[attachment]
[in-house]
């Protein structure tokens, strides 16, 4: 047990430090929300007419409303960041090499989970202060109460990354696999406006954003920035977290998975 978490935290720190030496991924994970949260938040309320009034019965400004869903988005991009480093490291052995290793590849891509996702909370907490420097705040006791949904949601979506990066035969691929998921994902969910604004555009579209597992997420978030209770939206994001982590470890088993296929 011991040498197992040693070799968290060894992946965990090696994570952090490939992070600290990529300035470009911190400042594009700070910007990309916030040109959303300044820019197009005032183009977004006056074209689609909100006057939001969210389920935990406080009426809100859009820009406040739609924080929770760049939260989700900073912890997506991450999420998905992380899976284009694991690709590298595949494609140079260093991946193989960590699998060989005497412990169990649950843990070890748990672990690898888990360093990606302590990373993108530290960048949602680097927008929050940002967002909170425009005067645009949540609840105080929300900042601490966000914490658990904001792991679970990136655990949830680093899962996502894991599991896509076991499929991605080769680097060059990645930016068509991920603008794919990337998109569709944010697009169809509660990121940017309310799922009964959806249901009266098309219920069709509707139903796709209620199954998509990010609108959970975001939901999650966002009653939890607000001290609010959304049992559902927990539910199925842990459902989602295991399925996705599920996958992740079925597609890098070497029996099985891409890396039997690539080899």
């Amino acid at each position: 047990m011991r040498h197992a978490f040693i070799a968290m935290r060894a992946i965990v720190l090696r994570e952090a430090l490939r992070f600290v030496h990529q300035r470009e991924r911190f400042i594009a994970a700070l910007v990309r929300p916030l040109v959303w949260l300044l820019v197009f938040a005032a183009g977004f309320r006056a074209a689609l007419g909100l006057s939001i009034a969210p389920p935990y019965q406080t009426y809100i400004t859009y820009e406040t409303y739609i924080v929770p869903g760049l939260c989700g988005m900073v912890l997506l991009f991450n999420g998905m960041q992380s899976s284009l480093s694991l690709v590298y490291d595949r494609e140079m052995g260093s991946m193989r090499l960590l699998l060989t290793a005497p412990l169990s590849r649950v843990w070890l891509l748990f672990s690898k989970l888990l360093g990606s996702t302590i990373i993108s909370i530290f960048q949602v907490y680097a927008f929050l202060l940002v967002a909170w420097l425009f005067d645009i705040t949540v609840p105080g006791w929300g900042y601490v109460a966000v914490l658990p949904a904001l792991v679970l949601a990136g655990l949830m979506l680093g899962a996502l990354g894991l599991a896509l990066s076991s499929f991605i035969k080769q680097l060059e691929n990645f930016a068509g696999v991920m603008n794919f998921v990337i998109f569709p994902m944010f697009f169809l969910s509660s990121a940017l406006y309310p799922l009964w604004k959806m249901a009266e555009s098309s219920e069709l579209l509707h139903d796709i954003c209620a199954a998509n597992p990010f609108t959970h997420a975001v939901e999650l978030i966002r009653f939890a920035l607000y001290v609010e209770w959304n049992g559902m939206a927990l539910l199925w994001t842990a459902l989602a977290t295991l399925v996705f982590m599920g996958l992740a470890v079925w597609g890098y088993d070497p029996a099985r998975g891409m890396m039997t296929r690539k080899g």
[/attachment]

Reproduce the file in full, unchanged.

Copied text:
[in-house]
């Protein structure tokens, strides 16, 4: 047990430090929300007419409303960041090499989970202060109460990354696999406006954003920035977290998975 978490935290720190030496991924994970949260938040309320009034019965400004869903988005991009480093490291052995290793590849891509996702909370907490420097705040006791949904949601979506990066035969691929998921994902969910604004555009579209597992997420978030209770939206994001982590470890088993296929 011991040498197992040693070799968290060894992946965990090696994570952090490939992070600290990529300035470009911190400042594009700070910007990309916030040109959303300044820019197009005032183009977004006056074209689609909100006057939001969210389920935990406080009426809100859009820009406040739609924080929770760049939260989700900073912890997506991450999420998905992380899976284009694991690709590298595949494609140079260093991946193989960590699998060989005497412990169990649950843990070890748990672990690898888990360093990606302590990373993108530290960048949602680097927008929050940002967002909170425009005067645009949540609840105080929300900042601490966000914490658990904001792991679970990136655990949830680093899962996502894991599991896509076991499929991605080769680097060059990645930016068509991920603008794919990337998109569709944010697009169809509660990121940017309310799922009964959806249901009266098309219920069709509707139903796709209620199954998509990010609108959970975001939901999650966002009653939890607000001290609010959304049992559902927990539910199925842990459902989602295991399925996705599920996958992740079925597609890098070497029996099985891409890396039997690539080899």
């Amino acid at each position: 047990m011991r040498h197992a978490f040693i070799a968290m935290r060894a992946i965990v720190l090696r994570e952090a430090l490939r992070f600290v030496h990529q300035r470009e991924r911190f400042i594009a994970a700070l910007v990309r929300p916030l040109v959303w949260l300044l820019v197009f938040a005032a183009g977004f309320r006056a074209a689609l007419g909100l006057s939001i009034a969210p389920p935990y019965q406080t009426y809100i400004t859009y820009e406040t409303y739609i924080v929770p869903g760049l939260c989700g988005m900073v912890l997506l991009f991450n999420g998905m960041q992380s899976s284009l480093s694991l690709v590298y490291d595949r494609e140079m052995g260093s991946m193989r090499l960590l699998l060989t290793a005497p412990l169990s590849r649950v843990w070890l891509l748990f672990s690898k989970l888990l360093g990606s996702t302590i990373i993108s909370i530290f960048q949602v907490y680097a927008f929050l202060l940002v967002a909170w420097l425009f005067d645009i705040t949540v609840p105080g006791w929300g900042y601490v109460a966000v914490l658990p949904a904001l792991v679970l949601a990136g655990l949830m979506l680093g899962a996502l990354g894991l599991a896509l990066s076991s499929f991605i035969k080769q680097l060059e691929n990645f930016a068509g696999v991920m603008n794919f998921v990337i998109f569709p994902m944010f697009f169809l969910s509660s990121a940017l406006y309310p799922l009964w604004k959806m249901a009266e555009s098309s219920e069709l579209l509707h139903d796709i954003c209620a199954a998509n597992p990010f609108t959970h997420a975001v939901e999650l978030i966002r009653f939890a920035l607000y001290v609010e209770w959304n049992g559902m939206a927990l539910l199925w994001t842990a459902l989602a977290t295991l399925v996705f982590m599920g996958l992740a470890v079925w597609g890098y088993d070497p029996a099985r998975g891409m890396m039997t296929r690539k080899g």